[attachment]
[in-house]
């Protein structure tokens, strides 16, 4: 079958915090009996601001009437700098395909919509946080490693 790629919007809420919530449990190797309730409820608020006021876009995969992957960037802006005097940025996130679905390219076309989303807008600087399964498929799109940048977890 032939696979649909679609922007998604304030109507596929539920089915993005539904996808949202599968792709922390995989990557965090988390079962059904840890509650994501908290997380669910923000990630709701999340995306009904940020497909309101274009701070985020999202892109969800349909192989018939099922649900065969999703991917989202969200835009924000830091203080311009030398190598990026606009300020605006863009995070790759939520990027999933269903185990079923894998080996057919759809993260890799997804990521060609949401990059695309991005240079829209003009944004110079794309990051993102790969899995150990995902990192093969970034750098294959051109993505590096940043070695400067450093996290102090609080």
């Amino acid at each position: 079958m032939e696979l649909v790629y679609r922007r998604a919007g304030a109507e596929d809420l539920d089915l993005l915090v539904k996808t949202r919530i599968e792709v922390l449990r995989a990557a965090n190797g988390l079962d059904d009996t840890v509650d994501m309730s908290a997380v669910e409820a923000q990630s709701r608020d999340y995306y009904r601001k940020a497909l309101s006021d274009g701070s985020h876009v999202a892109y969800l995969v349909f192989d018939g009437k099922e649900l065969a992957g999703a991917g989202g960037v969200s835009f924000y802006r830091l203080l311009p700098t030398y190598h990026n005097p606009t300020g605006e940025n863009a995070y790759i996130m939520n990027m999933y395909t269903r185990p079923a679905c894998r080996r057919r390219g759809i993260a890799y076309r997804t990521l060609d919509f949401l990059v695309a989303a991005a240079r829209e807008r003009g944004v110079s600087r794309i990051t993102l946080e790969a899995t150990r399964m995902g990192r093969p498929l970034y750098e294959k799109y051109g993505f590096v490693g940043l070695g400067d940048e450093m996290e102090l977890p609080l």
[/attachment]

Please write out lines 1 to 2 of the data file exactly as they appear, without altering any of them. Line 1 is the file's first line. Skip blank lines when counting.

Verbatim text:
[in-house]
């Protein structure tokens, strides 16, 4: 079958915090009996601001009437700098395909919509946080490693 790629919007809420919530449990190797309730409820608020006021876009995969992957960037802006005097940025996130679905390219076309989303807008600087399964498929799109940048977890 032939696979649909679609922007998604304030109507596929539920089915993005539904996808949202599968792709922390995989990557965090988390079962059904840890509650994501908290997380669910923000990630709701999340995306009904940020497909309101274009701070985020999202892109969800349909192989018939099922649900065969999703991917989202969200835009924000830091203080311009030398190598990026606009300020605006863009995070790759939520990027999933269903185990079923894998080996057919759809993260890799997804990521060609949401990059695309991005240079829209003009944004110079794309990051993102790969899995150990995902990192093969970034750098294959051109993505590096940043070695400067450093996290102090609080």